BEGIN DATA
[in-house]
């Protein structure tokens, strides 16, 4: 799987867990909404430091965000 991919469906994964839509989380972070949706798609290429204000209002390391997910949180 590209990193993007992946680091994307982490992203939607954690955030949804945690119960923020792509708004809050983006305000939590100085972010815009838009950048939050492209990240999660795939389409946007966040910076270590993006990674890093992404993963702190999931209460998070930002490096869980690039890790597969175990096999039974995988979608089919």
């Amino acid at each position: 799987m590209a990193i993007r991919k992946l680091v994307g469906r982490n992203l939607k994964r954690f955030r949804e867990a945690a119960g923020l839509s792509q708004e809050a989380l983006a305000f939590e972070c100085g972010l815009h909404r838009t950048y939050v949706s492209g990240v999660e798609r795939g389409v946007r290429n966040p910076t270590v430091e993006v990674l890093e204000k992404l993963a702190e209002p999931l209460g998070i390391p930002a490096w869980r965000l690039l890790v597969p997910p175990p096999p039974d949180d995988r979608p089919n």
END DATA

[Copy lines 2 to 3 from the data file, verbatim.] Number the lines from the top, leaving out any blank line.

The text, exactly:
């Protein structure tokens, strides 16, 4: 799987867990909404430091965000 991919469906994964839509989380972070949706798609290429204000209002390391997910949180 590209990193993007992946680091994307982490992203939607954690955030949804945690119960923020792509708004809050983006305000939590100085972010815009838009950048939050492209990240999660795939389409946007966040910076270590993006990674890093992404993963702190999931209460998070930002490096869980690039890790597969175990096999039974995988979608089919």
């Amino acid at each position: 799987m590209a990193i993007r991919k992946l680091v994307g469906r982490n992203l939607k994964r954690f955030r949804e867990a945690a119960g923020l839509s792509q708004e809050a989380l983006a305000f939590e972070c100085g972010l815009h909404r838009t950048y939050v949706s492209g990240v999660e798609r795939g389409v946007r290429n966040p910076t270590v430091e993006v990674l890093e204000k992404l993963a702190e209002p999931l209460g998070i390391p930002a490096w869980r965000l690039l890790v597969p997910p175990p096999p039974d949180d995988r979608p089919n």